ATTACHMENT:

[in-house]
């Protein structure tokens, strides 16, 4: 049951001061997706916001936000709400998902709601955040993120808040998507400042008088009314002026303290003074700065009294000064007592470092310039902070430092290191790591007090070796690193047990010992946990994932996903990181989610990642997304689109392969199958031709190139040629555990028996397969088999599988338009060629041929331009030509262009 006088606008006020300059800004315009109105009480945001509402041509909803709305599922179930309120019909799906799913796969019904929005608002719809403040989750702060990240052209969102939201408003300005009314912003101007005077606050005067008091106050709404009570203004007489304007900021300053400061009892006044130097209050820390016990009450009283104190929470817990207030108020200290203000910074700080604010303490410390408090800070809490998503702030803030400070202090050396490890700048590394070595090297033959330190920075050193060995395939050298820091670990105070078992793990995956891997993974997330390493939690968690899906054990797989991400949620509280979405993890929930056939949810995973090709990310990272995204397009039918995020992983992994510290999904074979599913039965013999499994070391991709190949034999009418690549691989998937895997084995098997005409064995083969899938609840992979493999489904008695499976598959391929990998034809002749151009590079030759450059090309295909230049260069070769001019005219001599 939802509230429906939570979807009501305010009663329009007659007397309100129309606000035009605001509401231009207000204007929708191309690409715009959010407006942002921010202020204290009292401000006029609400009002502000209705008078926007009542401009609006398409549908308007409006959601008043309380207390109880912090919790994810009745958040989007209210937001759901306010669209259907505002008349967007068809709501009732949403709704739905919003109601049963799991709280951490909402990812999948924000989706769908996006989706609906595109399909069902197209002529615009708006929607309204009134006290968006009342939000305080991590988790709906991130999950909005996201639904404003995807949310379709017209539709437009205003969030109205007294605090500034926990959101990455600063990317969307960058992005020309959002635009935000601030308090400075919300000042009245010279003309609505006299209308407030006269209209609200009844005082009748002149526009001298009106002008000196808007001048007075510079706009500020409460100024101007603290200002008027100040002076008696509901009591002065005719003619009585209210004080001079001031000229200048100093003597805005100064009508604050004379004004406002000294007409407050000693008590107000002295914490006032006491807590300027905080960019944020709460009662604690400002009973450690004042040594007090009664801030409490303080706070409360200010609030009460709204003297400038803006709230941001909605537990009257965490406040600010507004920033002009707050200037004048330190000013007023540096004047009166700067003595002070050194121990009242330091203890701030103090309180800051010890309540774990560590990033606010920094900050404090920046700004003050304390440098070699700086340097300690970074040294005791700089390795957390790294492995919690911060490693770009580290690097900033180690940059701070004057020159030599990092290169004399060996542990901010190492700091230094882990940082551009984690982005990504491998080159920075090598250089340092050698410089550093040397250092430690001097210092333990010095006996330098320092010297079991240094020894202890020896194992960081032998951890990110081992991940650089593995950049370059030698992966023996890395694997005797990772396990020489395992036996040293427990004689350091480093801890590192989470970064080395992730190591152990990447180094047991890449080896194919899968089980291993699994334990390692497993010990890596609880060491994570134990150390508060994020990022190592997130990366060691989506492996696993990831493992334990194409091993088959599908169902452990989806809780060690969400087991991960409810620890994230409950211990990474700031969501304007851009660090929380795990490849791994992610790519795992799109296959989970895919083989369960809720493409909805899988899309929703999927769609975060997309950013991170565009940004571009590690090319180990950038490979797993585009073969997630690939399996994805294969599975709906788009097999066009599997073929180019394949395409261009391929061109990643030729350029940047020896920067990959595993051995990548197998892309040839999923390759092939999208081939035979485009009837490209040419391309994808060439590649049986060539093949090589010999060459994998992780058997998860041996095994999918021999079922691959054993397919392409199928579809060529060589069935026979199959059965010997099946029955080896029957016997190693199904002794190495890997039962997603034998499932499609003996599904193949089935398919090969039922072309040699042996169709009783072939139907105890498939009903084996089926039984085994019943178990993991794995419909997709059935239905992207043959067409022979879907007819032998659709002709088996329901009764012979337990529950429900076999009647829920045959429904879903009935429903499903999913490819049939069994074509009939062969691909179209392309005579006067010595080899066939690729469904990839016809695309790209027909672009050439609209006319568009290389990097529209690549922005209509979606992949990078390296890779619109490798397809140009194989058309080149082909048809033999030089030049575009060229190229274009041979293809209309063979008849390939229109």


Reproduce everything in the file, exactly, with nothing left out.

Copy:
[in-house]
């Protein structure tokens, strides 16, 4: 049951001061997706916001936000709400998902709601955040993120808040998507400042008088009314002026303290003074700065009294000064007592470092310039902070430092290191790591007090070796690193047990010992946990994932996903990181989610990642997304689109392969199958031709190139040629555990028996397969088999599988338009060629041929331009030509262009 006088606008006020300059800004315009109105009480945001509402041509909803709305599922179930309120019909799906799913796969019904929005608002719809403040989750702060990240052209969102939201408003300005009314912003101007005077606050005067008091106050709404009570203004007489304007900021300053400061009892006044130097209050820390016990009450009283104190929470817990207030108020200290203000910074700080604010303490410390408090800070809490998503702030803030400070202090050396490890700048590394070595090297033959330190920075050193060995395939050298820091670990105070078992793990995956891997993974997330390493939690968690899906054990797989991400949620509280979405993890929930056939949810995973090709990310990272995204397009039918995020992983992994510290999904074979599913039965013999499994070391991709190949034999009418690549691989998937895997084995098997005409064995083969899938609840992979493999489904008695499976598959391929990998034809002749151009590079030759450059090309295909230049260069070769001019005219001599 939802509230429906939570979807009501305010009663329009007659007397309100129309606000035009605001509401231009207000204007929708191309690409715009959010407006942002921010202020204290009292401000006029609400009002502000209705008078926007009542401009609006398409549908308007409006959601008043309380207390109880912090919790994810009745958040989007209210937001759901306010669209259907505002008349967007068809709501009732949403709704739905919003109601049963799991709280951490909402990812999948924000989706769908996006989706609906595109399909069902197209002529615009708006929607309204009134006290968006009342939000305080991590988790709906991130999950909005996201639904404003995807949310379709017209539709437009205003969030109205007294605090500034926990959101990455600063990317969307960058992005020309959002635009935000601030308090400075919300000042009245010279003309609505006299209308407030006269209209609200009844005082009748002149526009001298009106002008000196808007001048007075510079706009500020409460100024101007603290200002008027100040002076008696509901009591002065005719003619009585209210004080001079001031000229200048100093003597805005100064009508604050004379004004406002000294007409407050000693008590107000002295914490006032006491807590300027905080960019944020709460009662604690400002009973450690004042040594007090009664801030409490303080706070409360200010609030009460709204003297400038803006709230941001909605537990009257965490406040600010507004920033002009707050200037004048330190000013007023540096004047009166700067003595002070050194121990009242330091203890701030103090309180800051010890309540774990560590990033606010920094900050404090920046700004003050304390440098070699700086340097300690970074040294005791700089390795957390790294492995919690911060490693770009580290690097900033180690940059701070004057020159030599990092290169004399060996542990901010190492700091230094882990940082551009984690982005990504491998080159920075090598250089340092050698410089550093040397250092430690001097210092333990010095006996330098320092010297079991240094020894202890020896194992960081032998951890990110081992991940650089593995950049370059030698992966023996890395694997005797990772396990020489395992036996040293427990004689350091480093801890590192989470970064080395992730190591152990990447180094047991890449080896194919899968089980291993699994334990390692497993010990890596609880060491994570134990150390508060994020990022190592997130990366060691989506492996696993990831493992334990194409091993088959599908169902452990989806809780060690969400087991991960409810620890994230409950211990990474700031969501304007851009660090929380795990490849791994992610790519795992799109296959989970895919083989369960809720493409909805899988899309929703999927769609975060997309950013991170565009940004571009590690090319180990950038490979797993585009073969997630690939399996994805294969599975709906788009097999066009599997073929180019394949395409261009391929061109990643030729350029940047020896920067990959595993051995990548197998892309040839999923390759092939999208081939035979485009009837490209040419391309994808060439590649049986060539093949090589010999060459994998992780058997998860041996095994999918021999079922691959054993397919392409199928579809060529060589069935026979199959059965010997099946029955080896029957016997190693199904002794190495890997039962997603034998499932499609003996599904193949089935398919090969039922072309040699042996169709009783072939139907105890498939009903084996089926039984085994019943178990993991794995419909997709059935239905992207043959067409022979879907007819032998659709002709088996329901009764012979337990529950429900076999009647829920045959429904879903009935429903499903999913490819049939069994074509009939062969691909179209392309005579006067010595080899066939690729469904990839016809695309790209027909672009050439609209006319568009290389990097529209690549922005209509979606992949990078390296890779619109490798397809140009194989058309080149082909048809033999030089030049575009060229190229274009041979293809209309063979008849390939229109």